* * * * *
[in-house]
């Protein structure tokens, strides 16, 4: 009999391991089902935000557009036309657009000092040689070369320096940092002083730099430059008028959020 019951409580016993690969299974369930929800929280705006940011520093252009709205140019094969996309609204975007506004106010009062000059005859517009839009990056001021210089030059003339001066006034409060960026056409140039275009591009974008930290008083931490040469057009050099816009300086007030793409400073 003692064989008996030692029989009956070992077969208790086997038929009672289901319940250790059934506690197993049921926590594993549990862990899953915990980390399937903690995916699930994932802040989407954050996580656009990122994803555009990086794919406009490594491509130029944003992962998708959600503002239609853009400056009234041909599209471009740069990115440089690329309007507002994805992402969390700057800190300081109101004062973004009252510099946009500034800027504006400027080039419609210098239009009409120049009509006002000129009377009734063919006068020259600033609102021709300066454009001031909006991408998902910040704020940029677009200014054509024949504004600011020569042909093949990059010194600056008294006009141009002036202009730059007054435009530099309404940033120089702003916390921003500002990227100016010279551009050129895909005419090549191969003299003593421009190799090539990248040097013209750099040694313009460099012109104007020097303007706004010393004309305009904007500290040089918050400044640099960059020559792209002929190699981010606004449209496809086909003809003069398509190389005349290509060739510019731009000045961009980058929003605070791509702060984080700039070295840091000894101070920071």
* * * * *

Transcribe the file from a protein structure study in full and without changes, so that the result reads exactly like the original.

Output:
[in-house]
């Protein structure tokens, strides 16, 4: 009999391991089902935000557009036309657009000092040689070369320096940092002083730099430059008028959020 019951409580016993690969299974369930929800929280705006940011520093252009709205140019094969996309609204975007506004106010009062000059005859517009839009990056001021210089030059003339001066006034409060960026056409140039275009591009974008930290008083931490040469057009050099816009300086007030793409400073 003692064989008996030692029989009956070992077969208790086997038929009672289901319940250790059934506690197993049921926590594993549990862990899953915990980390399937903690995916699930994932802040989407954050996580656009990122994803555009990086794919406009490594491509130029944003992962998708959600503002239609853009400056009234041909599209471009740069990115440089690329309007507002994805992402969390700057800190300081109101004062973004009252510099946009500034800027504006400027080039419609210098239009009409120049009509006002000129009377009734063919006068020259600033609102021709300066454009001031909006991408998902910040704020940029677009200014054509024949504004600011020569042909093949990059010194600056008294006009141009002036202009730059007054435009530099309404940033120089702003916390921003500002990227100016010279551009050129895909005419090549191969003299003593421009190799090539990248040097013209750099040694313009460099012109104007020097303007706004010393004309305009904007500290040089918050400044640099960059020559792209002929190699981010606004449209496809086909003809003069398509190389005349290509060739510019731009000045961009980058929003605070791509702060984080700039070295840091000894101070920071």